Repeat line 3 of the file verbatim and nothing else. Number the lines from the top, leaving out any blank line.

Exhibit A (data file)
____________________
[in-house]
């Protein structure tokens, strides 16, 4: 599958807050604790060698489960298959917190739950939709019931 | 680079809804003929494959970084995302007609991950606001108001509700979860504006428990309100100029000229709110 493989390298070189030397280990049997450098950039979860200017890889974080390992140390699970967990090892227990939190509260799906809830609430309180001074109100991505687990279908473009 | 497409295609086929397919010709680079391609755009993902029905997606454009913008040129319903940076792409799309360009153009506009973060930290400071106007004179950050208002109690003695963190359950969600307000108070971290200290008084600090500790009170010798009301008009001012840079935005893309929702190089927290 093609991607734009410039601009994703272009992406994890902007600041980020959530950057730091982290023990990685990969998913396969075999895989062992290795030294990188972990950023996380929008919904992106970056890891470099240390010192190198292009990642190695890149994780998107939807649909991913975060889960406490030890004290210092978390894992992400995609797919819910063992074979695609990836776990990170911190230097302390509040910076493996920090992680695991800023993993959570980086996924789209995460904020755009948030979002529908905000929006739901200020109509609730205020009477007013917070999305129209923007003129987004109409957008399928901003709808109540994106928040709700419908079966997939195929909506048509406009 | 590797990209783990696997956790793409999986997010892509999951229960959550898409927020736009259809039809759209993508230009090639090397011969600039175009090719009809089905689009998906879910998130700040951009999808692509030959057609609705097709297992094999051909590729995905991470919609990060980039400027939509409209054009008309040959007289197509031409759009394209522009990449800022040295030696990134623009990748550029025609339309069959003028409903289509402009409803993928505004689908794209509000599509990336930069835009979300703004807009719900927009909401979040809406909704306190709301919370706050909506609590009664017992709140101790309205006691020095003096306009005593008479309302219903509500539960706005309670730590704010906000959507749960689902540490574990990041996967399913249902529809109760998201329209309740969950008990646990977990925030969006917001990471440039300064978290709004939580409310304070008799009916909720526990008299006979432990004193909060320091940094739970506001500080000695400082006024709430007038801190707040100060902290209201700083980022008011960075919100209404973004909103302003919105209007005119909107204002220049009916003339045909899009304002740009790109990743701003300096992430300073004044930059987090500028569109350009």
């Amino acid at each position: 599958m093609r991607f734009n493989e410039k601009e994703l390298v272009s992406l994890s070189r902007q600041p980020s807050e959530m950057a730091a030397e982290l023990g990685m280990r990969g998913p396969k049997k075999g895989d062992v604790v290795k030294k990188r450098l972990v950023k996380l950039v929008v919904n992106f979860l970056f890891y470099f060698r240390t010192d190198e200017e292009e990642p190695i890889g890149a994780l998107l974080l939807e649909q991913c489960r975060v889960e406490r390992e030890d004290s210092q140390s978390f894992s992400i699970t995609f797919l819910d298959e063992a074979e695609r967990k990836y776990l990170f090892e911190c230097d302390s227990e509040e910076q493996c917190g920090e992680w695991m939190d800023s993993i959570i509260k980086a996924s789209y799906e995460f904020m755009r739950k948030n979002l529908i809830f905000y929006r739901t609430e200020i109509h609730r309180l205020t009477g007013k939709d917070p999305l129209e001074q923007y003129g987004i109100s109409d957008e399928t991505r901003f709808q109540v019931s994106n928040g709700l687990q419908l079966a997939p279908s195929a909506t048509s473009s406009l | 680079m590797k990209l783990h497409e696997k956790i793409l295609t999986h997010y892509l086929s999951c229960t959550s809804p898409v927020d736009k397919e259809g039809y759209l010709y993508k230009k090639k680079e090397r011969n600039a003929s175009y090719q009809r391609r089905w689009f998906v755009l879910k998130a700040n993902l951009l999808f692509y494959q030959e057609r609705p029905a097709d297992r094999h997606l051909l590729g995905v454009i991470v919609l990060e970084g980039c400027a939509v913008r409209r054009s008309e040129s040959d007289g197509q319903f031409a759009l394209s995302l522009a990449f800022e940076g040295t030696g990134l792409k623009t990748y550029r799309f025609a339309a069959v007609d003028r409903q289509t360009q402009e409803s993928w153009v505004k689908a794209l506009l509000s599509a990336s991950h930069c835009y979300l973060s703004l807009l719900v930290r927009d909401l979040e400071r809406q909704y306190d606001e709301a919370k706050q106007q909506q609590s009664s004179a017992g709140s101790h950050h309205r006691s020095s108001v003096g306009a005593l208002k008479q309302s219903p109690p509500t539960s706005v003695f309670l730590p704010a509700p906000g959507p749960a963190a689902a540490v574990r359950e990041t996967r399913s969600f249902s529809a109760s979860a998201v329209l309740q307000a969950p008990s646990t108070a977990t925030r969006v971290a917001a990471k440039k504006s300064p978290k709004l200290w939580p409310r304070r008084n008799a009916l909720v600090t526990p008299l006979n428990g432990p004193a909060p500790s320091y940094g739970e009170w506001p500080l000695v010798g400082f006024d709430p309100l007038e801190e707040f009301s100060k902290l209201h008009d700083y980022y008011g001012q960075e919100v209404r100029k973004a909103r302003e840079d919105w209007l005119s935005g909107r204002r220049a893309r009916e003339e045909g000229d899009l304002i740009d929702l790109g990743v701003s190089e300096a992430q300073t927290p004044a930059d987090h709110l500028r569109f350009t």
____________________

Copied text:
């Amino acid at each position: 599958m093609r991607f734009n493989e410039k601009e994703l390298v272009s992406l994890s070189r902007q600041p980020s807050e959530m950057a730091a030397e982290l023990g990685m280990r990969g998913p396969k049997k075999g895989d062992v604790v290795k030294k990188r450098l972990v950023k996380l950039v929008v919904n992106f979860l970056f890891y470099f060698r240390t010192d190198e200017e292009e990642p190695i890889g890149a994780l998107l974080l939807e649909q991913c489960r975060v889960e406490r390992e030890d004290s210092q140390s978390f894992s992400i699970t995609f797919l819910d298959e063992a074979e695609r967990k990836y776990l990170f090892e911190c230097d302390s227990e509040e910076q493996c917190g920090e992680w695991m939190d800023s993993i959570i509260k980086a996924s789209y799906e995460f904020m755009r739950k948030n979002l529908i809830f905000y929006r739901t609430e200020i109509h609730r309180l205020t009477g007013k939709d917070p999305l129209e001074q923007y003129g987004i109100s109409d957008e399928t991505r901003f709808q109540v019931s994106n928040g709700l687990q419908l079966a997939p279908s195929a909506t048509s473009s406009l | 680079m590797k990209l783990h497409e696997k956790i793409l295609t999986h997010y892509l086929s999951c229960t959550s809804p898409v927020d736009k397919e259809g039809y759209l010709y993508k230009k090639k680079e090397r011969n600039a003929s175009y090719q009809r391609r089905w689009f998906v755009l879910k998130a700040n993902l951009l999808f692509y494959q030959e057609r609705p029905a097709d297992r094999h997606l051909l590729g995905v454009i991470v919609l990060e970084g980039c400027a939509v913008r409209r054009s008309e040129s040959d007289g197509q319903f031409a759009l394209s995302l522009a990449f800022e940076g040295t030696g990134l792409k623009t990748y550029r799309f025609a339309a069959v007609d003028r409903q289509t360009q402009e409803s993928w153009v505004k689908a794209l506009l509000s599509a990336s991950h930069c835009y979300l973060s703004l807009l719900v930290r927009d909401l979040e400071r809406q909704y306190d606001e709301a919370k706050q106007q909506q609590s009664s004179a017992g709140s101790h950050h309205r006691s020095s108001v003096g306009a005593l208002k008479q309302s219903p109690p509500t539960s706005v003695f309670l730590p704010a509700p906000g959507p749960a963190a689902a540490v574990r359950e990041t996967r399913s969600f249902s529809a109760s979860a998201v329209l309740q307000a969950p008990s646990t108070a977990t925030r969006v971290a917001a990471k440039k504006s300064p978290k709004l200290w939580p409310r304070r008084n008799a009916l909720v600090t526990p008299l006979n428990g432990p004193a909060p500790s320091y940094g739970e009170w506001p500080l000695v010798g400082f006024d709430p309100l007038e801190e707040f009301s100060k902290l209201h008009d700083y980022y008011g001012q960075e919100v209404r100029k973004a909103r302003e840079d919105w209007l005119s935005g909107r204002r220049a893309r009916e003339e045909g000229d899009l304002i740009d929702l790109g990743v701003s190089e300096a992430q300073t927290p004044a930059d987090h709110l500028r569109f350009t």